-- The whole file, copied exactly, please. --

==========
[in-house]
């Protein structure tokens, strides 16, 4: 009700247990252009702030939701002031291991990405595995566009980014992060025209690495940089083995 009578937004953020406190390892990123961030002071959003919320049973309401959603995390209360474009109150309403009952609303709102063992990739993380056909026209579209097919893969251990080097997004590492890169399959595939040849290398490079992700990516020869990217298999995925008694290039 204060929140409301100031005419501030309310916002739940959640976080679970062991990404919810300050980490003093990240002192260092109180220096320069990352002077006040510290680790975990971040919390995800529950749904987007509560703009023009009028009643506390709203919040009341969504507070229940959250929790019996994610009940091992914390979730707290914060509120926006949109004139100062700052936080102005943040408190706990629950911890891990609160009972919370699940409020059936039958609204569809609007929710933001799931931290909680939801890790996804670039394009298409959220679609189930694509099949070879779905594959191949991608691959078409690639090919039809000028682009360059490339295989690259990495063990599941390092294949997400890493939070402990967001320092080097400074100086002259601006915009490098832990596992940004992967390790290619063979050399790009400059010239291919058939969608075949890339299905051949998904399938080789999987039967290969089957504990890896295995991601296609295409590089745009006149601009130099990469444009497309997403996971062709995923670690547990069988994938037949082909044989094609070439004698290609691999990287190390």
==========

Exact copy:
[in-house]
């Protein structure tokens, strides 16, 4: 009700247990252009702030939701002031291991990405595995566009980014992060025209690495940089083995 009578937004953020406190390892990123961030002071959003919320049973309401959603995390209360474009109150309403009952609303709102063992990739993380056909026209579209097919893969251990080097997004590492890169399959595939040849290398490079992700990516020869990217298999995925008694290039 204060929140409301100031005419501030309310916002739940959640976080679970062991990404919810300050980490003093990240002192260092109180220096320069990352002077006040510290680790975990971040919390995800529950749904987007509560703009023009009028009643506390709203919040009341969504507070229940959250929790019996994610009940091992914390979730707290914060509120926006949109004139100062700052936080102005943040408190706990629950911890891990609160009972919370699940409020059936039958609204569809609007929710933001799931931290909680939801890790996804670039394009298409959220679609189930694509099949070879779905594959191949991608691959078409690639090919039809000028682009360059490339295989690259990495063990599941390092294949997400890493939070402990967001320092080097400074100086002259601006915009490098832990596992940004992967390790290619063979050399790009400059010239291919058939969608075949890339299905051949998904399938080789999987039967290969089957504990890896295995991601296609295409590089745009006149601009130099990469444009497309997403996971062709995923670690547990069988994938037949082909044989094609070439004698290609691999990287190390």